The anti-vaxxers who protested outside of my own home because I'm a medical officer of health demonstrate cultish behaviour. Here's how we counter them.

by Joe Vipond Malgorzata (Gosia) Gasperowicz Wing Kar Li Michelle Brandenburg

The Alberta government has given up on protecting us from COVID-19. But even though our government may no longer care about us, we can still care about each other. Here are ten tips on how to stay safe.

by Sophia Ikura Lydia-Joi Marshall Nolan D’Souza

Through interviews and focus groups held with parents of kids 5 to 11 years old, Health Commons Solutions Lab learned about their motivations, beliefs and questions when it comes to vaccinating their kids – and what resources they need.

by Jeremy Cygler

When patients have strange, unidentified illnesses, physicians often focus more on finding a diagnosis than managing symptoms. When a close family member struggled with such an illness, I saw the importance of addressing patient suffering earlier on.

by Will Falk

When the pandemic started and social distancing necessitated a switch to virtual care almost overnight, our digital health-care system struggled and sometimes failed entirely. This broken system must end now. Here's how we can fix it.

by Anne Borden King

People joke that they don't like going to the dentist, but for some, a trip to the dentist can actually trigger past traumas. The trauma-informed dentistry movement is trying to make dentists' offices places where vulnerable patients feel safe.

In Case You Missed It

In June 2021, five doctors and scientists debated an idea that is once again the subject of intense dispute: that schools should never be closed as a means of limiting the spread of COVID-19.


The COVID Debates: Should schools be closed to stop the spread of COVID-19?

Posted: Jan 4, 2022

Debate: Be it resolved that school closures should never be used to stop the spread of COVID-19

In June 2021, Ari Bitnun, Andrew Morris, Jennifer Grant, Colin Furness, and Martha Fulford debated a notion that has once again become the subject of intense dispute as Canada sees a huge spike in COVID-19 cases: whether schools should never be closed as a means of limiting the spread of COVID-19.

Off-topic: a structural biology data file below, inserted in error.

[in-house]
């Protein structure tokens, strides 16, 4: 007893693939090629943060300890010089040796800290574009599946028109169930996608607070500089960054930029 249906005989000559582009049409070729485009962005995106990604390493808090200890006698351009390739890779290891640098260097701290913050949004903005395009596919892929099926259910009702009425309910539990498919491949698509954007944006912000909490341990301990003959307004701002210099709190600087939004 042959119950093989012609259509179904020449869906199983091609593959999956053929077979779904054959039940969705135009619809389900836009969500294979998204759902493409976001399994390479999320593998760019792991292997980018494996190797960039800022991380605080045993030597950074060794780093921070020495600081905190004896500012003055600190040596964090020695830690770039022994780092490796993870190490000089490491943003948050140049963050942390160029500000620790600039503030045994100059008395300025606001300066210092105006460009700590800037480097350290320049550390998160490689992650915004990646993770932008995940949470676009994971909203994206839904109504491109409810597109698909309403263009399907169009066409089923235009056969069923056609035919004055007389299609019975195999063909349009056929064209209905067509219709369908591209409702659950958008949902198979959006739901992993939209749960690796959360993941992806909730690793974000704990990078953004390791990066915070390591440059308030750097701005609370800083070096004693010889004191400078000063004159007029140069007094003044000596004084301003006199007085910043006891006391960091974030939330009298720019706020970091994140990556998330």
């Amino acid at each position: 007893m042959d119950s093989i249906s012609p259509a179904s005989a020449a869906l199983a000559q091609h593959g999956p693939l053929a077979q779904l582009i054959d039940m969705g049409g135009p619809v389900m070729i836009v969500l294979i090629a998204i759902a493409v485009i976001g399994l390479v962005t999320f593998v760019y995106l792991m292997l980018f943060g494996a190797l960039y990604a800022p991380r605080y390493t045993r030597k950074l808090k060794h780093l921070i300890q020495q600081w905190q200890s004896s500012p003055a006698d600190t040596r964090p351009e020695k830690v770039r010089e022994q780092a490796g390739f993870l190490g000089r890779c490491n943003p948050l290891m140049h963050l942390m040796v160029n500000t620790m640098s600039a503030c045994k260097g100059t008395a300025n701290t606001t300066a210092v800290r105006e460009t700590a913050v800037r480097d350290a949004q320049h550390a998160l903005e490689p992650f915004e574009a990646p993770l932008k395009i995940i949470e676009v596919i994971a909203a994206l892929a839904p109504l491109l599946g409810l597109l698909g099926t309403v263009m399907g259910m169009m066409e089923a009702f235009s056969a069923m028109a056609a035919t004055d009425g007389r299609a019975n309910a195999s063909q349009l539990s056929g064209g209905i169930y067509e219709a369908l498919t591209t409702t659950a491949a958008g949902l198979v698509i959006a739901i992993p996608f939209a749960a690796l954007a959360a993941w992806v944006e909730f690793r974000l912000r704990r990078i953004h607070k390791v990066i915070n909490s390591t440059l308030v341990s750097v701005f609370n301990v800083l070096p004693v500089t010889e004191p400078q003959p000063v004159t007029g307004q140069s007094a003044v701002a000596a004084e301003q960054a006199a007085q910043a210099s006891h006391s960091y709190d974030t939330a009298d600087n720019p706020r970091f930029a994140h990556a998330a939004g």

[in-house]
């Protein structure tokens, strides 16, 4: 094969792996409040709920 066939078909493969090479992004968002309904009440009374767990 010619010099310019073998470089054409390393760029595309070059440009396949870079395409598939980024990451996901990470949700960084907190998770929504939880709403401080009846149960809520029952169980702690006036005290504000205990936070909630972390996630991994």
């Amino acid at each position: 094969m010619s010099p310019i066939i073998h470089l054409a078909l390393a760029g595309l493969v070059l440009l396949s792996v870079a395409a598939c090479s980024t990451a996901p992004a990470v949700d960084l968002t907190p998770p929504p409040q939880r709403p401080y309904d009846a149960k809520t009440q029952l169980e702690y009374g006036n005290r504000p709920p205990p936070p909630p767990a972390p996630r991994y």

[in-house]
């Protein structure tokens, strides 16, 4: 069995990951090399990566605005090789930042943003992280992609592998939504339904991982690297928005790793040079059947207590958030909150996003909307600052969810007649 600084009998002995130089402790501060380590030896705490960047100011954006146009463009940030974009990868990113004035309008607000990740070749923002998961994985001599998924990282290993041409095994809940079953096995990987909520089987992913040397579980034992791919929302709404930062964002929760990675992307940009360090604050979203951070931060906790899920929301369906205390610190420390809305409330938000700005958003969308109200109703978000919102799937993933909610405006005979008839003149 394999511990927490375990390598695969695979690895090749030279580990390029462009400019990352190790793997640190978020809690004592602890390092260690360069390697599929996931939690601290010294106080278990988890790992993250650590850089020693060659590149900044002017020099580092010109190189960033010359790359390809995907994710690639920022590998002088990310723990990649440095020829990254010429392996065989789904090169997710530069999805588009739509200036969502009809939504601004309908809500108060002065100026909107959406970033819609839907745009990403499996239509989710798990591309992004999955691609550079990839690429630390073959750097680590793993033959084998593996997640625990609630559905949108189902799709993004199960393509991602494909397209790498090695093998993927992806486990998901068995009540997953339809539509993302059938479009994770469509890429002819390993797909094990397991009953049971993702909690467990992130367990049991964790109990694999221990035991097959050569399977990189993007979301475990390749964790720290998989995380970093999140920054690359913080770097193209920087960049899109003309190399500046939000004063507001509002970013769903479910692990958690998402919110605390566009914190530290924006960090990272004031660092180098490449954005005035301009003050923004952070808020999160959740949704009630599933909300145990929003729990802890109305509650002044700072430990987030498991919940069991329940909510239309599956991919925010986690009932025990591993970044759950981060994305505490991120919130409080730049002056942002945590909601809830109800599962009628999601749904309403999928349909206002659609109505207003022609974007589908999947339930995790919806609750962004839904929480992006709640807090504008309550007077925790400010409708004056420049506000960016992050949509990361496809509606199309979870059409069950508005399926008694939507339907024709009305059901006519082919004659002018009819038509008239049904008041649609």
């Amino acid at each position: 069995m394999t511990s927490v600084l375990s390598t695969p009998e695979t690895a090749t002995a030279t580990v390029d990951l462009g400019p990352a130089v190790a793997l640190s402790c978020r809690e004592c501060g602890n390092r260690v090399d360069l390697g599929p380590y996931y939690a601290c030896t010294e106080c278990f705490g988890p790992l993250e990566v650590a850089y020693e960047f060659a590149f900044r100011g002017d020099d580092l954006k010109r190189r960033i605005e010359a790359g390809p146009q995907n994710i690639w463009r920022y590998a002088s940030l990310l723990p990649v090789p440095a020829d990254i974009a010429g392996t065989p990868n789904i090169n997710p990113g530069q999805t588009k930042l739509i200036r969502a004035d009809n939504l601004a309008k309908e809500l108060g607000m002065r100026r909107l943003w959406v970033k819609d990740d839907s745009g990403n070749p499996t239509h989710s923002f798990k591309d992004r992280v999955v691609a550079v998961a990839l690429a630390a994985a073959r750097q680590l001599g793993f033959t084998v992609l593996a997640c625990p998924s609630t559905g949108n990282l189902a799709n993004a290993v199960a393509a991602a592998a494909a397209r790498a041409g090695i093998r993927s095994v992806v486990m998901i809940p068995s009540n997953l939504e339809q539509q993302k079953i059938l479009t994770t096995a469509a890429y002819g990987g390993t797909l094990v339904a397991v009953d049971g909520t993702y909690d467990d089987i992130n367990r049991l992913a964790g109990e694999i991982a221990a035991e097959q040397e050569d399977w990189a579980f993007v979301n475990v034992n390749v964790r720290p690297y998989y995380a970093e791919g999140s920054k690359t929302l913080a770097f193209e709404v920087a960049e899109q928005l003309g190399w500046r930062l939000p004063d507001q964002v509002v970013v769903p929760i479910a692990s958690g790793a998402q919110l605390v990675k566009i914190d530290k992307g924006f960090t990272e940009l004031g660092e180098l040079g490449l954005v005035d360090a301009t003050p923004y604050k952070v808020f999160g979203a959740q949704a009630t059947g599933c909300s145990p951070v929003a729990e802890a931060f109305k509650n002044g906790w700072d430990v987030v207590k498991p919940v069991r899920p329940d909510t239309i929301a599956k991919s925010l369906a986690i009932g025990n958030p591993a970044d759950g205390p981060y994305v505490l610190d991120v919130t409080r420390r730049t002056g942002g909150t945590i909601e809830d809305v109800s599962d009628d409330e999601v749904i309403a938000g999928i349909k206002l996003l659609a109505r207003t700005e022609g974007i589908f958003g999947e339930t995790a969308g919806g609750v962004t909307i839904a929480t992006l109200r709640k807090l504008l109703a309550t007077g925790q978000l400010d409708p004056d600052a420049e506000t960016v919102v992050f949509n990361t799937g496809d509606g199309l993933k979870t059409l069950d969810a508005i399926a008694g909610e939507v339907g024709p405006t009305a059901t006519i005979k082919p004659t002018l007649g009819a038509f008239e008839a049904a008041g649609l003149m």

by Ari Bitnun

We should never have closed schools because there is no compelling reason to do so. Not only are children at very low risk of developing severe COVID-19, but schools are also not significant sites of transmission of SARS-CoV-2.

by Andrew Morris

We should not rule out school closures, since even though the short-term consequences of COVID-19 on children generally appear to be mild, they are not always benign – and no-one even knows what the long-term effects are. Furthermore, transmission does occur within schools, which can endanger not only schoolchildren but the broader community.

In Their Own Words

Throughout this pandemic, we have heard from health professionals, scientists, politicians, media personalities and private citizens, but there is one group whose perspectives have not been sought: our youth.

That’s why we’re launching a brand-new series, “In Their Own Words.” Through essays, poetry, and art, youth from various communities express what the pandemic has been like for them. It is imperative that we understand their needs so we can foster positive environments for their growth now and in the future.

Special Series

In Their Own Words is a new series to share and amplify the reflections by Canadian youth on the pandemic.

In Their Own Words
by Keren Vince

Who knew I would miss the simple smile of a stranger walking by me at the grocery store. Who knew I would miss that snarky side-eye by a random person judging me as I walked past them at the mall. Who knew I would miss those little kids who would stick their tongues out at me and giggle. I didn’t.

In Their Own Words
by Mackenzie Campbell

It’s been over 500 days since I held someone and not just someone; anyone / this world filled with change / and I'm having a hard time catching up / faces behind masks hiding away from the pain of our reality yet we grow older / grow bolder / and grow in our separate ways without growing apart

In Their Own Words
by Sean Chen

While news reports blared the newest case counts and the lives lost, I was trying to gain traction in the ever-deteriorating and demanding world of online learning. From “you’re muted” to “sorry, my wifi cut out,” I realized that this was the new “normal.” With no recovery in sight, I realized the things I missed the most, were the ones I cherished the least.

Special Series Highlights

Special Series

The vital partnership between research, community and clinical operations is the hallmark of the learning health system. In this series, we explore the fundamentals of a learning health system as well as several examples of learning health systems in action.

Special Series

In partnership with AMS Healthcare, Healthy Debate is publishing a series of seven articles that explores the relationship between technology and compassion in the field of health care today, and especially during the COVID-19 pandemic.

Special Series

Pillars of the Pandemic is a new series honouring outstanding individuals who have made huge contributions to our fight against the pandemic.